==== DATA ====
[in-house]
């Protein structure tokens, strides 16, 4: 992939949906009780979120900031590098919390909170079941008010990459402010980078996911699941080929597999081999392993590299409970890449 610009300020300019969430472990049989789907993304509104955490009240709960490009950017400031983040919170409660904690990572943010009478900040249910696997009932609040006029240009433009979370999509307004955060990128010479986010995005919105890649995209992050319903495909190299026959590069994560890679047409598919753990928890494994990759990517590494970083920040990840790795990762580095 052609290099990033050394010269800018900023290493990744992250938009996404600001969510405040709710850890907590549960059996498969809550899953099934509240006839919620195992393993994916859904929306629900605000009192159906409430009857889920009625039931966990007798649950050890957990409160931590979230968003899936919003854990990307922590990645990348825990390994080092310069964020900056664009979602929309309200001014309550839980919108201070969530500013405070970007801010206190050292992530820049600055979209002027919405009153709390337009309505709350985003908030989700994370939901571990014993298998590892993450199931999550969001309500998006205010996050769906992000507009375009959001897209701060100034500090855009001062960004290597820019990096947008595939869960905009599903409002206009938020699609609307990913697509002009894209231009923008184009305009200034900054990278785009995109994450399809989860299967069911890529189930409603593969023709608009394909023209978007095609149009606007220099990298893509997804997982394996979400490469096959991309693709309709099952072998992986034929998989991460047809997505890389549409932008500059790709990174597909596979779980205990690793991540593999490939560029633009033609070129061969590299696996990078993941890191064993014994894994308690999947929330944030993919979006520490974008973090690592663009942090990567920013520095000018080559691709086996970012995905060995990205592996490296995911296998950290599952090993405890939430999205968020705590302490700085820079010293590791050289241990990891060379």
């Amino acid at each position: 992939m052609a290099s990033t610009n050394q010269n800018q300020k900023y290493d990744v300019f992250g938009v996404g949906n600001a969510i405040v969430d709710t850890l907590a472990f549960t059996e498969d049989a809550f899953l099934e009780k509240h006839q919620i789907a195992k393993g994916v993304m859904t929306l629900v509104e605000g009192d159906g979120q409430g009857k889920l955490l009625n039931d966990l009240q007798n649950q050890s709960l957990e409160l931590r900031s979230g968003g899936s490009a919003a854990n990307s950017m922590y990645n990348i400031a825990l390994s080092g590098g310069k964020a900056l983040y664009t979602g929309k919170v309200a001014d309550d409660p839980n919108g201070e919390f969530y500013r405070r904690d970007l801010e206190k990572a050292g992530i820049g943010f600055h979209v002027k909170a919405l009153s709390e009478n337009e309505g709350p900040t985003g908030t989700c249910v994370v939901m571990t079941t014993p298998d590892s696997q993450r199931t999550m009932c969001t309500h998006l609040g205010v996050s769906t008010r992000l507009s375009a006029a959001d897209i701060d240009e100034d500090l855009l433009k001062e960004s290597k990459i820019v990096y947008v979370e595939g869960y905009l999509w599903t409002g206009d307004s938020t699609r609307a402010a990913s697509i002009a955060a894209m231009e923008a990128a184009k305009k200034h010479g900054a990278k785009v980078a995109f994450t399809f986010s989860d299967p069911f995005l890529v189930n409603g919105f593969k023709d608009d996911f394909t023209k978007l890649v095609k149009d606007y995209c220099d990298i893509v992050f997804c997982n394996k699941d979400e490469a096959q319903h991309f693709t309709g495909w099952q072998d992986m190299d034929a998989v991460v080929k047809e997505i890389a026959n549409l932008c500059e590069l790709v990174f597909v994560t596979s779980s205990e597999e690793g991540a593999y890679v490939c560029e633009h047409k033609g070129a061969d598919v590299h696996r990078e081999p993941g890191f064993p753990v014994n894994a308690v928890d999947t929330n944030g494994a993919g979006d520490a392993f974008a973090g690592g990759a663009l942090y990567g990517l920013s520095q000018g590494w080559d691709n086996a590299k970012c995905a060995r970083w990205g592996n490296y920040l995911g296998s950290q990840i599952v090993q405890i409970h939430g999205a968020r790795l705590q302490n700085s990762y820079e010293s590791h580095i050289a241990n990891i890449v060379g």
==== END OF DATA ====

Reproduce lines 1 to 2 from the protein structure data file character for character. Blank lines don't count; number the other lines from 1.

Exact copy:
[in-house]
């Protein structure tokens, strides 16, 4: 992939949906009780979120900031590098919390909170079941008010990459402010980078996911699941080929597999081999392993590299409970890449 610009300020300019969430472990049989789907993304509104955490009240709960490009950017400031983040919170409660904690990572943010009478900040249910696997009932609040006029240009433009979370999509307004955060990128010479986010995005919105890649995209992050319903495909190299026959590069994560890679047409598919753990928890494994990759990517590494970083920040990840790795990762580095 052609290099990033050394010269800018900023290493990744992250938009996404600001969510405040709710850890907590549960059996498969809550899953099934509240006839919620195992393993994916859904929306629900605000009192159906409430009857889920009625039931966990007798649950050890957990409160931590979230968003899936919003854990990307922590990645990348825990390994080092310069964020900056664009979602929309309200001014309550839980919108201070969530500013405070970007801010206190050292992530820049600055979209002027919405009153709390337009309505709350985003908030989700994370939901571990014993298998590892993450199931999550969001309500998006205010996050769906992000507009375009959001897209701060100034500090855009001062960004290597820019990096947008595939869960905009599903409002206009938020699609609307990913697509002009894209231009923008184009305009200034900054990278785009995109994450399809989860299967069911890529189930409603593969023709608009394909023209978007095609149009606007220099990298893509997804997982394996979400490469096959991309693709309709099952072998992986034929998989991460047809997505890389549409932008500059790709990174597909596979779980205990690793991540593999490939560029633009033609070129061969590299696996990078993941890191064993014994894994308690999947929330944030993919979006520490974008973090690592663009942090990567920013520095000018080559691709086996970012995905060995990205592996490296995911296998950290599952090993405890939430999205968020705590302490700085820079010293590791050289241990990891060379």